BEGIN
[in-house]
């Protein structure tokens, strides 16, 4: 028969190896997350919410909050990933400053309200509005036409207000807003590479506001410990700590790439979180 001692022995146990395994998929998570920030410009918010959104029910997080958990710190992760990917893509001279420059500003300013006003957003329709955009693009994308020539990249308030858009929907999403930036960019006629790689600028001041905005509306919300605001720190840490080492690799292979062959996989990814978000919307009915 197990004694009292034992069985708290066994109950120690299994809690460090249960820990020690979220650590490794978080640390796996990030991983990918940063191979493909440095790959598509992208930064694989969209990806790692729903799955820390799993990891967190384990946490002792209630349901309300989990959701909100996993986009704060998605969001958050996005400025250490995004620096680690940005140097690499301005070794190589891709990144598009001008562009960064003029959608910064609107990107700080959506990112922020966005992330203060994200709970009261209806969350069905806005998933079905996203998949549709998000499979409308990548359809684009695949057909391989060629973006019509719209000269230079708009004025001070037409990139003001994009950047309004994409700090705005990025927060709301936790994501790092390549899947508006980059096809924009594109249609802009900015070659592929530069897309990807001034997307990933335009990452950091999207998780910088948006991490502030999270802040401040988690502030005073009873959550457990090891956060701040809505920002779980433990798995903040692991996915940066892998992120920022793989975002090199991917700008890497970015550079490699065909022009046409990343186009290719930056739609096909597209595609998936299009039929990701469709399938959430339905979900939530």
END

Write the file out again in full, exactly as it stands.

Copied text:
[in-house]
């Protein structure tokens, strides 16, 4: 028969190896997350919410909050990933400053309200509005036409207000807003590479506001410990700590790439979180 001692022995146990395994998929998570920030410009918010959104029910997080958990710190992760990917893509001279420059500003300013006003957003329709955009693009994308020539990249308030858009929907999403930036960019006629790689600028001041905005509306919300605001720190840490080492690799292979062959996989990814978000919307009915 197990004694009292034992069985708290066994109950120690299994809690460090249960820990020690979220650590490794978080640390796996990030991983990918940063191979493909440095790959598509992208930064694989969209990806790692729903799955820390799993990891967190384990946490002792209630349901309300989990959701909100996993986009704060998605969001958050996005400025250490995004620096680690940005140097690499301005070794190589891709990144598009001008562009960064003029959608910064609107990107700080959506990112922020966005992330203060994200709970009261209806969350069905806005998933079905996203998949549709998000499979409308990548359809684009695949057909391989060629973006019509719209000269230079708009004025001070037409990139003001994009950047309004994409700090705005990025927060709301936790994501790092390549899947508006980059096809924009594109249609802009900015070659592929530069897309990807001034997307990933335009990452950091999207998780910088948006991490502030999270802040401040988690502030005073009873959550457990090891956060701040809505920002779980433990798995903040692991996915940066892998992120920022793989975002090199991917700008890497970015550079490699065909022009046409990343186009290719930056739609096909597209595609998936299009039929990701469709399938959430339905979900939530």